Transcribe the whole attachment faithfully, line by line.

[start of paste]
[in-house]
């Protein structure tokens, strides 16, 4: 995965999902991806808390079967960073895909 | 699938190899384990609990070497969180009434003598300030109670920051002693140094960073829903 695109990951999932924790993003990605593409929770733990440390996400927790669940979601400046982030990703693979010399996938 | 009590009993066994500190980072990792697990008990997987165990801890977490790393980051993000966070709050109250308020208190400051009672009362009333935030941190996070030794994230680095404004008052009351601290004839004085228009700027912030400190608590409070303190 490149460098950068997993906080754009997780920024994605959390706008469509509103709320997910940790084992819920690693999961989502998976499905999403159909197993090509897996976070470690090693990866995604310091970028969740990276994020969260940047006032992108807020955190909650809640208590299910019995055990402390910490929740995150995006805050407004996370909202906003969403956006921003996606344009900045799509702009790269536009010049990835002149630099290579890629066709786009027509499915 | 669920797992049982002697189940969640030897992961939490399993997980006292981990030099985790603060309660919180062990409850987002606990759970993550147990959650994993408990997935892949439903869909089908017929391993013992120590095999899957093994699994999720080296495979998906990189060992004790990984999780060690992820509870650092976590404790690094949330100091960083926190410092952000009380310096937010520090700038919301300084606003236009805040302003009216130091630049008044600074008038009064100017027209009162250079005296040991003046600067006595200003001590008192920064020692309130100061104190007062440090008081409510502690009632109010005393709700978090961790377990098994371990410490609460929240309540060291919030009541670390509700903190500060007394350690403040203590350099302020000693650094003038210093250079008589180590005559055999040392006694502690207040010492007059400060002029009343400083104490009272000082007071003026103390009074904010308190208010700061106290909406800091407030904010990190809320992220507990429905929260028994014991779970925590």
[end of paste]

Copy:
[in-house]
């Protein structure tokens, strides 16, 4: 995965999902991806808390079967960073895909 | 699938190899384990609990070497969180009434003598300030109670920051002693140094960073829903 695109990951999932924790993003990605593409929770733990440390996400927790669940979601400046982030990703693979010399996938 | 009590009993066994500190980072990792697990008990997987165990801890977490790393980051993000966070709050109250308020208190400051009672009362009333935030941190996070030794994230680095404004008052009351601290004839004085228009700027912030400190608590409070303190 490149460098950068997993906080754009997780920024994605959390706008469509509103709320997910940790084992819920690693999961989502998976499905999403159909197993090509897996976070470690090693990866995604310091970028969740990276994020969260940047006032992108807020955190909650809640208590299910019995055990402390910490929740995150995006805050407004996370909202906003969403956006921003996606344009900045799509702009790269536009010049990835002149630099290579890629066709786009027509499915 | 669920797992049982002697189940969640030897992961939490399993997980006292981990030099985790603060309660919180062990409850987002606990759970993550147990959650994993408990997935892949439903869909089908017929391993013992120590095999899957093994699994999720080296495979998906990189060992004790990984999780060690992820509870650092976590404790690094949330100091960083926190410092952000009380310096937010520090700038919301300084606003236009805040302003009216130091630049008044600074008038009064100017027209009162250079005296040991003046600067006595200003001590008192920064020692309130100061104190007062440090008081409510502690009632109010005393709700978090961790377990098994371990410490609460929240309540060291919030009541670390509700903190500060007394350690403040203590350099302020000693650094003038210093250079008589180590005559055999040392006694502690207040010492007059400060002029009343400083104490009272000082007071003026103390009074904010308190208010700061106290909406800091407030904010990190809320992220507990429905929260028994014991779970925590």